When asked about bringing in a CEO a year back when most founders have issues with letting it go, Aman says, "You've seen in the last few quarters, what has happened to companies where the founders just wanted to do everything themselves. We know what we know and we don't know what we don't know. Vivek brings in some level of structure, organization build-out. Both of us agreed that we need somebody more senior for managing the organization and it worked out well." Now both the operating founders report to Vivek Gambhir the CEO, who's experienced in leading largescale organizations like Godrej. The brand is currently exploring opportunities in overseas markets, with its first foot set in Nepal. When asked if coming up with an IPO was something already on the cards when the CEO was roped in, Aman replies, "The day you start getting investors in the company, you start thinking about an exit, so why not a strategic IPO. The timing can be decided but to have an exit for the investors is something we all have signed up for. It's actually a journey for any entrepreneur. We've been profitable and that actually moved that decision closer and we thought it was the right time to do it."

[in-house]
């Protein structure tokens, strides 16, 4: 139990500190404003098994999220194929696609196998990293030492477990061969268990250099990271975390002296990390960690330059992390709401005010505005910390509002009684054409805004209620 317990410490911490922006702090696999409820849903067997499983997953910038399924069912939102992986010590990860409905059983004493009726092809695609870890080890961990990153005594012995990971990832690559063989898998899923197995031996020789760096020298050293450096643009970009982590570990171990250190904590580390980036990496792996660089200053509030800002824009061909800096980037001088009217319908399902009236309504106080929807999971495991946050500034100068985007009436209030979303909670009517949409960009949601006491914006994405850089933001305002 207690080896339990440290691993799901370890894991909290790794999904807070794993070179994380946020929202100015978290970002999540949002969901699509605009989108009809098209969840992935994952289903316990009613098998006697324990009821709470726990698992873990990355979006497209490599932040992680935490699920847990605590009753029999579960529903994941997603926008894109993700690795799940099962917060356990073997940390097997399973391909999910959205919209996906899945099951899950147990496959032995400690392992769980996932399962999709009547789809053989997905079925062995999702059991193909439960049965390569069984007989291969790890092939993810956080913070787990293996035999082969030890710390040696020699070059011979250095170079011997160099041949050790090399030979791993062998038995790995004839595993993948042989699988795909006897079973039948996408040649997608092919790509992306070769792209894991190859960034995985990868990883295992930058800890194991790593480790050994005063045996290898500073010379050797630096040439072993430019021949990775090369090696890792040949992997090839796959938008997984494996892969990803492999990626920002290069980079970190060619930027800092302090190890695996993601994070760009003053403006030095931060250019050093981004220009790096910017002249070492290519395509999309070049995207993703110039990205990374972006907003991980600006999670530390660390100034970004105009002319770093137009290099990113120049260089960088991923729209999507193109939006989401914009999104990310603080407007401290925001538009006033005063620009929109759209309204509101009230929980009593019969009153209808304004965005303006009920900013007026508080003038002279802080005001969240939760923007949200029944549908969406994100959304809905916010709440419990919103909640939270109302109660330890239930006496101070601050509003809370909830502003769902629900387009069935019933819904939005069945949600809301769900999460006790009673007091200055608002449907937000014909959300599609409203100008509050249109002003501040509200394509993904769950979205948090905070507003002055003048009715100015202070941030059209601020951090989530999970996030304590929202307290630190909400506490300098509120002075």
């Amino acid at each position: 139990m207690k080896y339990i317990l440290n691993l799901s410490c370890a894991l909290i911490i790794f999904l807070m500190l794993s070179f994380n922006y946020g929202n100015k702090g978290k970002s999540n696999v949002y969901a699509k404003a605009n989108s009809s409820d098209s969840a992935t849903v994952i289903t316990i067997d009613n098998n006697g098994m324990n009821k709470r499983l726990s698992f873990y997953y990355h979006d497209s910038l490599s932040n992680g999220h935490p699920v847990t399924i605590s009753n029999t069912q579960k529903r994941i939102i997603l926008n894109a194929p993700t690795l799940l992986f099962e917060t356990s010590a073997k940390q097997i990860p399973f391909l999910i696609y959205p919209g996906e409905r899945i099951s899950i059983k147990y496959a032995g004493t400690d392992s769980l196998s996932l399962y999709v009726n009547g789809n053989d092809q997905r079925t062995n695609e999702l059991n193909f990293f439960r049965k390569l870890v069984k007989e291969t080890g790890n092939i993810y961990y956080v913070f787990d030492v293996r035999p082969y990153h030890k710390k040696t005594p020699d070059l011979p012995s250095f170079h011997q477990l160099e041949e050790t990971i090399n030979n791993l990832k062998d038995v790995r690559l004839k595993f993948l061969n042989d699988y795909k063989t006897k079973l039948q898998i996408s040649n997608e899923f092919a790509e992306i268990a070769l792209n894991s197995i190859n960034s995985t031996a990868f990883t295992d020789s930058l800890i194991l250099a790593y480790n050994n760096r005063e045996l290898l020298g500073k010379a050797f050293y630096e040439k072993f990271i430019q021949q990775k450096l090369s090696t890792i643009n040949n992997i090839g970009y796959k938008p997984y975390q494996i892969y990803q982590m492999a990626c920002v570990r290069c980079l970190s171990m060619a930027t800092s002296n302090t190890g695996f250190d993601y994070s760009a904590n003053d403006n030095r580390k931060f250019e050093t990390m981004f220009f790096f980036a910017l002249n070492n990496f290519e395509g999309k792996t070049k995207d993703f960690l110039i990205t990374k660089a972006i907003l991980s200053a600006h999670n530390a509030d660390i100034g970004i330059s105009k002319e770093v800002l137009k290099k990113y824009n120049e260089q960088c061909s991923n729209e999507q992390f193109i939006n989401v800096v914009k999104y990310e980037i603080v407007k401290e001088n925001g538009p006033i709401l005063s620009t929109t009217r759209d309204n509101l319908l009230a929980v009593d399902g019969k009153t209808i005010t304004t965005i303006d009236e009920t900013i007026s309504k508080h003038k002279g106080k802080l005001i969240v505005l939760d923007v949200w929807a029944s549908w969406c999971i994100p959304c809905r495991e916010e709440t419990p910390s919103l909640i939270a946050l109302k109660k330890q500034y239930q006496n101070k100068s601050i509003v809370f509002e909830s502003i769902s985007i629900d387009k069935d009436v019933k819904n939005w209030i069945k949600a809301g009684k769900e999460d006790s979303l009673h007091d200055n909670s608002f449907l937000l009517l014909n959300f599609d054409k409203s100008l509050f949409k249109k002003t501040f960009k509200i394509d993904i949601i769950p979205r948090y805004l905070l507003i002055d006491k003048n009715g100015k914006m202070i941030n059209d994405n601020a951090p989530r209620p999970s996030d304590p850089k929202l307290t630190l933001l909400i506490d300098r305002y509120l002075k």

Nudging the importance of profitability in the startup world, Mehta mentions, "Everybody's now looking at profitability. You've seen how some of these tech companies have tanked because of profitability, I think now sanity is much more important and realise companies are run for profits."

Talking about corporate governance becoming a question in today's startups, Aman adds, "Today, the world is looking at founders from a different angle, right? So compliances and ethics for us were given from day zero. We were very compliant in everything we did and that is paid off today."